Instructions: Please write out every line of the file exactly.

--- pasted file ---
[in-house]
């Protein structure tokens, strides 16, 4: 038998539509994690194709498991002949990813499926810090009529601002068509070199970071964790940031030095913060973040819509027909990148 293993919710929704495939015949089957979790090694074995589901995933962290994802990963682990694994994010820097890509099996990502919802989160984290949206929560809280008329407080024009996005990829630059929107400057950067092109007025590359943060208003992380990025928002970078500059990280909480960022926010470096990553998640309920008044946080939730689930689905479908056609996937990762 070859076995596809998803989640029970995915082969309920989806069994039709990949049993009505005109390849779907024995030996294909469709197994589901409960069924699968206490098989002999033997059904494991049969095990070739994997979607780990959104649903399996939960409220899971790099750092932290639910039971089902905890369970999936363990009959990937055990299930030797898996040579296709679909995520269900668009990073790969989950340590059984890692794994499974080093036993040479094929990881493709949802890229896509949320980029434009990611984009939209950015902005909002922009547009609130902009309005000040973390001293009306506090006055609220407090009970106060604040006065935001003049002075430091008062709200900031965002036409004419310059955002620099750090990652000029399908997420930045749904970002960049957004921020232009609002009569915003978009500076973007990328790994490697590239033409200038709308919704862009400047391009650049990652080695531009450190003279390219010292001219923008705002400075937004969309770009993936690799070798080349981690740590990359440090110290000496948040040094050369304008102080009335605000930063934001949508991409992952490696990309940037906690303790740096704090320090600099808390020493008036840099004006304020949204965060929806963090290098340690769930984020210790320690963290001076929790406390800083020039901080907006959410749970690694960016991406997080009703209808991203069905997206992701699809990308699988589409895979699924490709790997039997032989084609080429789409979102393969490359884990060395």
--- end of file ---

[in-house]
């Protein structure tokens, strides 16, 4: 038998539509994690194709498991002949990813499926810090009529601002068509070199970071964790940031030095913060973040819509027909990148 293993919710929704495939015949089957979790090694074995589901995933962290994802990963682990694994994010820097890509099996990502919802989160984290949206929560809280008329407080024009996005990829630059929107400057950067092109007025590359943060208003992380990025928002970078500059990280909480960022926010470096990553998640309920008044946080939730689930689905479908056609996937990762 070859076995596809998803989640029970995915082969309920989806069994039709990949049993009505005109390849779907024995030996294909469709197994589901409960069924699968206490098989002999033997059904494991049969095990070739994997979607780990959104649903399996939960409220899971790099750092932290639910039971089902905890369970999936363990009959990937055990299930030797898996040579296709679909995520269900668009990073790969989950340590059984890692794994499974080093036993040479094929990881493709949802890229896509949320980029434009990611984009939209950015902005909002922009547009609130902009309005000040973390001293009306506090006055609220407090009970106060604040006065935001003049002075430091008062709200900031965002036409004419310059955002620099750090990652000029399908997420930045749904970002960049957004921020232009609002009569915003978009500076973007990328790994490697590239033409200038709308919704862009400047391009650049990652080695531009450190003279390219010292001219923008705002400075937004969309770009993936690799070798080349981690740590990359440090110290000496948040040094050369304008102080009335605000930063934001949508991409992952490696990309940037906690303790740096704090320090600099808390020493008036840099004006304020949204965060929806963090290098340690769930984020210790320690963290001076929790406390800083020039901080907006959410749970690694960016991406997080009703209808991203069905997206992701699809990308699988589409895979699924490709790997039997032989084609080429789409979102393969490359884990060395």